High demand, shortages lead to delays in COVID-19 testing results

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AUGUSTA, Ga. (WJBF) – Some people may experience longer wait times for COVID-19 test results. Before results, the wait to get tested at some facilities may take a long time too.

“My throat, the coughing, I was tired a lot.”

LaShondra Randolph began experiencing COVID like symptoms along with her three children last week.

“The two youngest children, they both had fevers,” she told NewsChannel 6. “My middle child, his fever got up to 103.4.”

So she loaded up the car last Friday and headed to the COVID testing site on 15th Street, run by East Central Public Health District on AU Health’s campus. Randolph said her family waited in line for an hour and a half.

“The test was quick and simple. And they told us that it would be 24 to 48 hours before we got our results,” she recalled.

But after 48 hours, Randolph and her kids didn’t know whether they were positive or negative. After making contact with the company, she received two messages, learning the delays were due to severe weather and equipment issues.

NewsChannel 6 checked in with the local health department to see about the delay.

“East Central Public Health District’s goal is to provide testing results within 24-72 hours time frame, however as demand for COVID19 testing has increased, unfortunately the turn around time for testing results has become slower.  We regret the current time frame delay and are working with our contactor to meet our COVID19 testing results goal time frame.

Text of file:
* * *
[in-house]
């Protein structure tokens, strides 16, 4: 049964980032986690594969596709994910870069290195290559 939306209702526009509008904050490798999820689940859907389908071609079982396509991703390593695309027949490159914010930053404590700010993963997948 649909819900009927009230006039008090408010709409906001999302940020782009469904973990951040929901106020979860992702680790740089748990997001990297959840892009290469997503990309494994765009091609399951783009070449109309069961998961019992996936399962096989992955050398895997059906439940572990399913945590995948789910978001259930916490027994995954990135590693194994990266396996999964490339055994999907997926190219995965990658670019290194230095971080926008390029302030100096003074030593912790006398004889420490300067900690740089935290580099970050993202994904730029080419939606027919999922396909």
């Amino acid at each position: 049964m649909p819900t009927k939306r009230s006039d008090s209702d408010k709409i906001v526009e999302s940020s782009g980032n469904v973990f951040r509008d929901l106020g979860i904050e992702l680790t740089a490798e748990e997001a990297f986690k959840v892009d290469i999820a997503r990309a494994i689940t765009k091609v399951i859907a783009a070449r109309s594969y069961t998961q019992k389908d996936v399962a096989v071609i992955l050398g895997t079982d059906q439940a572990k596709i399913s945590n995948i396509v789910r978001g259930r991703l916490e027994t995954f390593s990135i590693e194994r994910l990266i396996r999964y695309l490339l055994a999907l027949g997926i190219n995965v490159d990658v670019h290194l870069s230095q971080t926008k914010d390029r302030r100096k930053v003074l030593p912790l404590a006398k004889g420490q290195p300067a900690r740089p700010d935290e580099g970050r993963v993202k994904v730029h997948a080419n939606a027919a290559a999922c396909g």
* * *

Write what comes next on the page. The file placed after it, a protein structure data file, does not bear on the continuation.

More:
We also checked in with Augusta University and University Hospital. A spokesperson from AU reports the hospital is seeing some delays due to high test volumes and staffing shortages. And University has a longer than average turnaround for results due to the volume of tests and supply chain shortages. Both hospitals only test their patients and not the general public.

Randolph is hoping to hear back soon about her COVID results since she’s already missed three days of work and her kids are now missing school.

“Technically I can go back to work, but still, two of my children are having the symptoms,” she said.

Local hospitals report delays will last probably until the demand for testing slows down.

You may want to check online for an at-home test because local stores are reporting they are in short supply.

Photojournalist: Gary Hipps


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